Tips for Finding the Right Investment Advisor Part 2
Markets got you down? Now may be a good time to team up with a good investment advisor - Part 2
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Part II: Finding the Right Advisor
We continue with Part 2 of How to find a good investment advisor, which I took right from Chapter 9 of my audiobook, The Disciplined Investor - Essential Strategies for Success.
We left off with Part One, which covered advisor basics...the things you need to look for in an advisor. Now we will explore some tips to finding the best advisor to work with. The key word there is WITH. This should be a team effort as you need to be involved.
You need to take some time to assess what type of investor you are. Once you have a good idea, start to think about whether or not you want to even consider using an advisor. Either way, you now have a good base of knowledge and are on the road to becoming a Disciplined Investor.
What to Look for In An Investment Advisor
If you feel that you would like to explore the advisor route, here are a few important points you can use as a checklist in the interview process. These are the main areas to focus on, though they are definitely not the only ones you should ask about. A capable advisor has any number of the following to his or her credit:
- Certified Financial Planner™ (CFP) certification
- Independent status
- Full-time status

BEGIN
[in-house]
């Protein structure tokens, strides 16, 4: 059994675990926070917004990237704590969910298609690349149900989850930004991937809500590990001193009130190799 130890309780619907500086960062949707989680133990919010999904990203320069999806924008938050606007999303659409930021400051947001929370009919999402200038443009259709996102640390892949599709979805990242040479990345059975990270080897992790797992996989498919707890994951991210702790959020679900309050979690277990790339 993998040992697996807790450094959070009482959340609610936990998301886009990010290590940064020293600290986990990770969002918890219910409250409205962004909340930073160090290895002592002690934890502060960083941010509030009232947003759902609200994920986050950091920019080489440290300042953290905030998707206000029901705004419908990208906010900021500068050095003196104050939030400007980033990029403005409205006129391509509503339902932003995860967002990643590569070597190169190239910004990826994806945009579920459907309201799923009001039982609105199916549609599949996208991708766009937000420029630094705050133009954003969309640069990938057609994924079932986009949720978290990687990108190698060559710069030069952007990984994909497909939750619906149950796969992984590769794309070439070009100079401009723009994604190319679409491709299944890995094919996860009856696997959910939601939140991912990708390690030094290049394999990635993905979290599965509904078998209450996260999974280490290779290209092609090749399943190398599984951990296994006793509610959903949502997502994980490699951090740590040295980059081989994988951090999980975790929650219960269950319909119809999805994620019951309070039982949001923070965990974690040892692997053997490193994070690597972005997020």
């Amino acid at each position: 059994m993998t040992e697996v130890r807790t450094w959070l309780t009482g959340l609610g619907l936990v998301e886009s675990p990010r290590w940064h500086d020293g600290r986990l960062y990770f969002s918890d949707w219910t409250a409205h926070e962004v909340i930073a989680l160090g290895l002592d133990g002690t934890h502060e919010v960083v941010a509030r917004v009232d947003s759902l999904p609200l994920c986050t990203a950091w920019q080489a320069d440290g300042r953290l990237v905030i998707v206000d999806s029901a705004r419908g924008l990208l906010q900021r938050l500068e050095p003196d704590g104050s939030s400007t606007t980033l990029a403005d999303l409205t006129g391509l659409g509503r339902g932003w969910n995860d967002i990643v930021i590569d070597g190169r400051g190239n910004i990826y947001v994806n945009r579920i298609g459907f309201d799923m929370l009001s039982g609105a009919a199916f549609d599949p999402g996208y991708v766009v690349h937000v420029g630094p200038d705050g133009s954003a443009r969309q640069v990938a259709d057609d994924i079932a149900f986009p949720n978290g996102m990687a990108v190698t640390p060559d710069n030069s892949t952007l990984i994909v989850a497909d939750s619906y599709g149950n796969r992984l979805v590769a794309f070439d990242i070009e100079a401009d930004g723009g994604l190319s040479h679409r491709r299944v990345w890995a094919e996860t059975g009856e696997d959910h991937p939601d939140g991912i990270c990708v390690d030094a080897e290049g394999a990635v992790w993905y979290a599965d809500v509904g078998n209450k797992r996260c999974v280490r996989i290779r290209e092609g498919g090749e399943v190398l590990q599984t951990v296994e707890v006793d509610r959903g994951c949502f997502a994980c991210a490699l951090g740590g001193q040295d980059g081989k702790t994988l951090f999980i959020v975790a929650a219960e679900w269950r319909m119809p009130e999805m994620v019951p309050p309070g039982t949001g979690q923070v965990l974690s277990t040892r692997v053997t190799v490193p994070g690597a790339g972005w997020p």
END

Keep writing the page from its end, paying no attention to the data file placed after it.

- State insurance license
- An excellent and well-supported reputation
Not all of these are requirements. For example, if you are only interested in an advisor working with your investments, an insurance license may not be of consequence. On the other hand, a full-time status is non-negotiable. There is no way that this important profession can be moonlighted. If someone tells you that they can help you in their spare time, run fast. Look once more at the list. CFPs occupy the first position for one good reason: They are committed and hard working enough to pass the rigorous and exhaustive examination process that comes with the territory.
Why CFP Certification is Important
Becoming a CFP certificant is not easy, as evidenced by how relatively few there are in this country. To put this into perspective, it is reported that as of 2007, there are approximately 50,000 Certified Financial Planners as compared to over 500,000 Certified Public Accountants (CPAs). The main benefit to the consumer is that the CFP certification is a sign that shows advisors who are serious, committed and careerminded. Of course there are also several other designations that may help to identify qualified advisors such as ChFC, CLU, PFS, CFA, among others. However, realize that “qualified” does not necessarily mean they are “good.”
CFP certificants are usually able to take a broader and more balanced look at your goals, your future, and your investment needs. They are also better equipped to provide you with a wide range of non-investment-related services. The curriculum they study covers the gamut of financial planning matters, which is in sharp contrast to similar certifications that focus more time on insurance sales and marketing.